My name is Laura. I am 20-years old. My story is probably not a big contribution to this cause, but I was so touched by all those brave people that I felt the need of writing mine down too.
I was born diagnosed with albinism. First the doctors thought I was blind, but it turned out that I was just visually impaired. Since then my loving mother has done her best to give me and my brother, who's got albinism too, an equal start in life.
I come from a country where you get a lot of support from the Government which is not common at all in the rest of the world. However, it was the feeling of being different and all that comes with it which made me struggle to find my place in this world.
Meet Laura Vordemann
"At the surface I was the happiest person, always down for a joke."
It all started when I went to school at the age of six. Suddenly I realized other classmates could see a huge amount better than I did. It embarrassed me to have a disability and I tried to hide it as much as I could. Therefore, I vehemently opposed everything that had to do with the Institute for the Blind and Visually Impaired. Often I had fights with social workers that just couldn't get into their heads that an eight year old girl's biggest wish was to be "normal." At night, I dreamt I was cured or I had super powers that compensated my low vision.
The insecurity in me grew as I got older. Soon I finished primary school and started my secondary education. It was the time of first teenage love. Of course I had a crush on boys in my class, but I never dared to think they could actually like me. I felt ugly and crippled. At the surface I was the happiest person, always down for a joke. It wasn't like I was an outsider. While all my friends started going out and having boyfriends I wished I had never been born. Once I told my mum I never wanted to have kids because of the possibility albinism would be given down to my children too.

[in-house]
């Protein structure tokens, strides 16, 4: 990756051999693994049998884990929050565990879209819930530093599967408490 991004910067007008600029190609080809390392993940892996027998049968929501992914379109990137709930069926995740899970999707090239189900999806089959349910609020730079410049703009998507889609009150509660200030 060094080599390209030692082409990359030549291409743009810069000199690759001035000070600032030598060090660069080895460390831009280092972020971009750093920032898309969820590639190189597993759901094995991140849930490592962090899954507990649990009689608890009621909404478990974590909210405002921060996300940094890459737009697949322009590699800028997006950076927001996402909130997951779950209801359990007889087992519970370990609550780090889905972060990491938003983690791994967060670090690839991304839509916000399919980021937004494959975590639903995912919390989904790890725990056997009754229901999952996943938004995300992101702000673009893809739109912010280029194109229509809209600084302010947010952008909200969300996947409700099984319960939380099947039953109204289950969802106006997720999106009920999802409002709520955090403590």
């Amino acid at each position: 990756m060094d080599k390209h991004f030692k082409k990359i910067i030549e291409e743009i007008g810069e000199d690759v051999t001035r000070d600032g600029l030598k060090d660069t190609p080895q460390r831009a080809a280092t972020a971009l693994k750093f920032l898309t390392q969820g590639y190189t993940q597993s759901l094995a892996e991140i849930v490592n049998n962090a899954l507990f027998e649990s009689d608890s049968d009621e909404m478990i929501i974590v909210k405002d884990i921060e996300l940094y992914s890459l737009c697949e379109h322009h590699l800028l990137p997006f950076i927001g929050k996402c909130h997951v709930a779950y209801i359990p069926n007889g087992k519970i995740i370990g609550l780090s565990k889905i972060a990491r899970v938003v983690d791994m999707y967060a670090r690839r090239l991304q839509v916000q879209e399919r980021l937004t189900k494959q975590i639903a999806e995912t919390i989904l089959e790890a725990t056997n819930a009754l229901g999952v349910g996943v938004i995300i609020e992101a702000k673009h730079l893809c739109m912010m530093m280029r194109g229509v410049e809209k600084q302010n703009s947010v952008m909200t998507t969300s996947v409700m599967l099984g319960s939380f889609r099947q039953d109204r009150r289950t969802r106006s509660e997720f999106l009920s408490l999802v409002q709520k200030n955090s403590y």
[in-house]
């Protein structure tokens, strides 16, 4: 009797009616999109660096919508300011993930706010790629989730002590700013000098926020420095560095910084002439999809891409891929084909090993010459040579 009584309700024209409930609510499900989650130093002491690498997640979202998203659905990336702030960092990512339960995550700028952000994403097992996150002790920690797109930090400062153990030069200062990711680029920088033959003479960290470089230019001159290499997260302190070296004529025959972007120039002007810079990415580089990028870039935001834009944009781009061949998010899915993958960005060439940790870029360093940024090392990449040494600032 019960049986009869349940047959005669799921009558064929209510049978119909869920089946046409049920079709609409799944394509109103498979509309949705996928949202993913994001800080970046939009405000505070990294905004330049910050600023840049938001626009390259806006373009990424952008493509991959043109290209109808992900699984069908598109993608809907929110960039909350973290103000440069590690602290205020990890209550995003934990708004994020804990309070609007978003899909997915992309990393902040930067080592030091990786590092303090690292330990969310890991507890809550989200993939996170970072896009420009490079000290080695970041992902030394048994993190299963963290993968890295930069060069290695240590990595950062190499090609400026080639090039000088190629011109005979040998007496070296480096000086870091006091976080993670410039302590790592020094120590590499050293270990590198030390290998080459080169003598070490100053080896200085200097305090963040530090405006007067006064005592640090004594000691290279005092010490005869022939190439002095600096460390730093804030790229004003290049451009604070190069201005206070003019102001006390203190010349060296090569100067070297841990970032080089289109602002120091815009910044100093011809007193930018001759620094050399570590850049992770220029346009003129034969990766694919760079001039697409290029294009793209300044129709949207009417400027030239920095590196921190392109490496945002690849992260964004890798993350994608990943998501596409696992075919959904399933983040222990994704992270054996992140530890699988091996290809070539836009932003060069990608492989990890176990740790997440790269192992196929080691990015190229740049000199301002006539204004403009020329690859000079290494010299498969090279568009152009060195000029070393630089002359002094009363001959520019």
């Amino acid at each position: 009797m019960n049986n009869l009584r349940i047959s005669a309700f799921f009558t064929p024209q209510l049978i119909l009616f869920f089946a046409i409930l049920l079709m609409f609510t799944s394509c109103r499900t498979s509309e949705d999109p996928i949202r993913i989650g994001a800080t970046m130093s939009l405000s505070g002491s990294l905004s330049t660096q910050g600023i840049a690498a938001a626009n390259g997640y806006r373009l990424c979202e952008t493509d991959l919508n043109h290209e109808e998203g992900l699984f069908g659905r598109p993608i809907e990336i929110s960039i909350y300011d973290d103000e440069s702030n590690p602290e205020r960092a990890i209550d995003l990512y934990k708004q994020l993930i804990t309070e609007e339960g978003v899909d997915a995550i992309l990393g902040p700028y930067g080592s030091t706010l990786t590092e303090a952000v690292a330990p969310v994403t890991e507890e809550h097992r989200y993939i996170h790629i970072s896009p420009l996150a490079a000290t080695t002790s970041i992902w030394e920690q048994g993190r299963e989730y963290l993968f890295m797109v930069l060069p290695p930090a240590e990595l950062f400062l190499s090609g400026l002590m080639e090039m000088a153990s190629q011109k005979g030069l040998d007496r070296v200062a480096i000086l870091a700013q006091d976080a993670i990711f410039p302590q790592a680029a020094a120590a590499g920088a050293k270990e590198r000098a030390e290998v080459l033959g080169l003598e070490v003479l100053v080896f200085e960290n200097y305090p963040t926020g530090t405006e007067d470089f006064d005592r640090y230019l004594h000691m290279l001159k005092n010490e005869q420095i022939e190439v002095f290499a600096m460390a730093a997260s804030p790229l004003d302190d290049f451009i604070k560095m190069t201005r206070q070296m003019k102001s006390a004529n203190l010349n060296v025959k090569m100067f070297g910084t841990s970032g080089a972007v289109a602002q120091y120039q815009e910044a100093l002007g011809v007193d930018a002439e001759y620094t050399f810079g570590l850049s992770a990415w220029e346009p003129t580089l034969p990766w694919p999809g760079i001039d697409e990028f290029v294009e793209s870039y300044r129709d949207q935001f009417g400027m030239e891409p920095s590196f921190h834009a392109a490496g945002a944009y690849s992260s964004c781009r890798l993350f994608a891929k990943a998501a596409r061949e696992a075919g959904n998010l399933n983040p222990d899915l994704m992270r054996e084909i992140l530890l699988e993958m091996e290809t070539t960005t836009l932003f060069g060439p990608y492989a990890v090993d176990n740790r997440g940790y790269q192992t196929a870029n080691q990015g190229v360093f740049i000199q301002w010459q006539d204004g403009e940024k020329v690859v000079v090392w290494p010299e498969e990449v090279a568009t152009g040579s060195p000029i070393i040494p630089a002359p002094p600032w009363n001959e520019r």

Finding her way
As boys where not consuming my time, I had a lot of space for books and other hobbies. Going abroad was an idea which began to spread in my head. When I told my mum about it she totally supported me to do an exchange year. This was one big turning point in my life. I realized that there were no boundaries to hold me back. All the boundaries only existed inside my head and were made up in my mind. I realized that my disability, that albinism wasn't this big of a deal but I, myself, made it a big deal.
It took over fifteen years to understand that it doesn´t matter whether people were staring or laughing. As long as you feel comfortable with yourself and you say yes to life, you'll find your way naturally.